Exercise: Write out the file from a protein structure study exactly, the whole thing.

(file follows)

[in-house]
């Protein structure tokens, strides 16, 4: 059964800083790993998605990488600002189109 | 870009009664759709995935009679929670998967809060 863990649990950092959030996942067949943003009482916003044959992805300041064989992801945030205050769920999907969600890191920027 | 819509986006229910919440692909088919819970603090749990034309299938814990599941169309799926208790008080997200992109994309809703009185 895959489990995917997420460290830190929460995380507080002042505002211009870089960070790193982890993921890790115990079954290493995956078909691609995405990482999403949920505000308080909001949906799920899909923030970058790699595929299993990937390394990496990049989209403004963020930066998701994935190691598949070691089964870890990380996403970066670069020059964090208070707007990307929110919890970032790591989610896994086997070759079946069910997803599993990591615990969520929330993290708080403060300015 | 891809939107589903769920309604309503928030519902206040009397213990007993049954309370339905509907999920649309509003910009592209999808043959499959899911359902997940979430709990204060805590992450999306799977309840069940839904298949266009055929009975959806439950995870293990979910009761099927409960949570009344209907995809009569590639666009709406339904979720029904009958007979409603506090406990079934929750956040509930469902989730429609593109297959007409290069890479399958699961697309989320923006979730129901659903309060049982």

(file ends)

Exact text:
[in-house]
């Protein structure tokens, strides 16, 4: 059964800083790993998605990488600002189109 | 870009009664759709995935009679929670998967809060 863990649990950092959030996942067949943003009482916003044959992805300041064989992801945030205050769920999907969600890191920027 | 819509986006229910919440692909088919819970603090749990034309299938814990599941169309799926208790008080997200992109994309809703009185 895959489990995917997420460290830190929460995380507080002042505002211009870089960070790193982890993921890790115990079954290493995956078909691609995405990482999403949920505000308080909001949906799920899909923030970058790699595929299993990937390394990496990049989209403004963020930066998701994935190691598949070691089964870890990380996403970066670069020059964090208070707007990307929110919890970032790591989610896994086997070759079946069910997803599993990591615990969520929330993290708080403060300015 | 891809939107589903769920309604309503928030519902206040009397213990007993049954309370339905509907999920649309509003910009592209999808043959499959899911359902997940979430709990204060805590992450999306799977309840069940839904298949266009055929009975959806439950995870293990979910009761099927409960949570009344209907995809009569590639666009709406339904979720029904009958007979409603506090406990079934929750956040509930469902989730429609593109297959007409290069890479399958699961697309989320923006979730129901659903309060049982």